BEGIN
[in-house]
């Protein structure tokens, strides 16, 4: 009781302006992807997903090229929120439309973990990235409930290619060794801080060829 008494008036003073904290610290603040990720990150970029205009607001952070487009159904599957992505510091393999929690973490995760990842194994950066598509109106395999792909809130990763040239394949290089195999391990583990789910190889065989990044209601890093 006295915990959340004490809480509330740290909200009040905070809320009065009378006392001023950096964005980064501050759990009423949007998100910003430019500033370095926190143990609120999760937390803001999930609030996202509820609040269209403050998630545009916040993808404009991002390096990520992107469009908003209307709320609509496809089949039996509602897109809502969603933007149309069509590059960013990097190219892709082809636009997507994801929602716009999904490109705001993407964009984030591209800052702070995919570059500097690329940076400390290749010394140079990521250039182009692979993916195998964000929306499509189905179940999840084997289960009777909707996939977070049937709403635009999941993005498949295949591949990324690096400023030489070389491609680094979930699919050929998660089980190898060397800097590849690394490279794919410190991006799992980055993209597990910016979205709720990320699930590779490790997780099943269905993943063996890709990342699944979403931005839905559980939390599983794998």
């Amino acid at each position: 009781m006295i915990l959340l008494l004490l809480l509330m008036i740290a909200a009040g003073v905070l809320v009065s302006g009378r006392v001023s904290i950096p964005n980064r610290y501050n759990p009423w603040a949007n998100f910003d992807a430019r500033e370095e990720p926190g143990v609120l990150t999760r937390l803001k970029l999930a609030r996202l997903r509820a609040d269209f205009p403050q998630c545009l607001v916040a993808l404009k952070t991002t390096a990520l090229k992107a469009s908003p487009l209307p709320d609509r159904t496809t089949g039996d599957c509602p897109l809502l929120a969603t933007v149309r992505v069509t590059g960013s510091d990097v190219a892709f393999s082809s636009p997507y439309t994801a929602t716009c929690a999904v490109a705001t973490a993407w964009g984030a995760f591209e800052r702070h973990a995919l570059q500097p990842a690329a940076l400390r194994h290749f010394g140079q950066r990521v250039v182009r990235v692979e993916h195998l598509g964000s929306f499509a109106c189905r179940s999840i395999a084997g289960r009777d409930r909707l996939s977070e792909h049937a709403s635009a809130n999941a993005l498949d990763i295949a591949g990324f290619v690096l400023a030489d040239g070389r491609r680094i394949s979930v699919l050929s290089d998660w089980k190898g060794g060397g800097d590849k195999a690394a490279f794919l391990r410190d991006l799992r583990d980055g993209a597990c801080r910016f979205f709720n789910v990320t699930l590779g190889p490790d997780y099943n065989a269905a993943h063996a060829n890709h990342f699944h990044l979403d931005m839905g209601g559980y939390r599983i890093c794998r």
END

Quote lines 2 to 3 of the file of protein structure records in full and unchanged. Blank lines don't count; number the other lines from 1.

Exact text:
């Protein structure tokens, strides 16, 4: 009781302006992807997903090229929120439309973990990235409930290619060794801080060829 008494008036003073904290610290603040990720990150970029205009607001952070487009159904599957992505510091393999929690973490995760990842194994950066598509109106395999792909809130990763040239394949290089195999391990583990789910190889065989990044209601890093 006295915990959340004490809480509330740290909200009040905070809320009065009378006392001023950096964005980064501050759990009423949007998100910003430019500033370095926190143990609120999760937390803001999930609030996202509820609040269209403050998630545009916040993808404009991002390096990520992107469009908003209307709320609509496809089949039996509602897109809502969603933007149309069509590059960013990097190219892709082809636009997507994801929602716009999904490109705001993407964009984030591209800052702070995919570059500097690329940076400390290749010394140079990521250039182009692979993916195998964000929306499509189905179940999840084997289960009777909707996939977070049937709403635009999941993005498949295949591949990324690096400023030489070389491609680094979930699919050929998660089980190898060397800097590849690394490279794919410190991006799992980055993209597990910016979205709720990320699930590779490790997780099943269905993943063996890709990342699944979403931005839905559980939390599983794998």
């Amino acid at each position: 009781m006295i915990l959340l008494l004490l809480l509330m008036i740290a909200a009040g003073v905070l809320v009065s302006g009378r006392v001023s904290i950096p964005n980064r610290y501050n759990p009423w603040a949007n998100f910003d992807a430019r500033e370095e990720p926190g143990v609120l990150t999760r937390l803001k970029l999930a609030r996202l997903r509820a609040d269209f205009p403050q998630c545009l607001v916040a993808l404009k952070t991002t390096a990520l090229k992107a469009s908003p487009l209307p709320d609509r159904t496809t089949g039996d599957c509602p897109l809502l929120a969603t933007v149309r992505v069509t590059g960013s510091d990097v190219a892709f393999s082809s636009p997507y439309t994801a929602t716009c929690a999904v490109a705001t973490a993407w964009g984030a995760f591209e800052r702070h973990a995919l570059q500097p990842a690329a940076l400390r194994h290749f010394g140079q950066r990521v250039v182009r990235v692979e993916h195998l598509g964000s929306f499509a109106c189905r179940s999840i395999a084997g289960r009777d409930r909707l996939s977070e792909h049937a709403s635009a809130n999941a993005l498949d990763i295949a591949g990324f290619v690096l400023a030489d040239g070389r491609r680094i394949s979930v699919l050929s290089d998660w089980k190898g060794g060397g800097d590849k195999a690394a490279f794919l391990r410190d991006l799992r583990d980055g993209a597990c801080r910016f979205f709720n789910v990320t699930l590779g190889p490790d997780y099943n065989a269905a993943h063996a060829n890709h990342f699944h990044l979403d931005m839905g209601g559980y939390r599983i890093c794998r």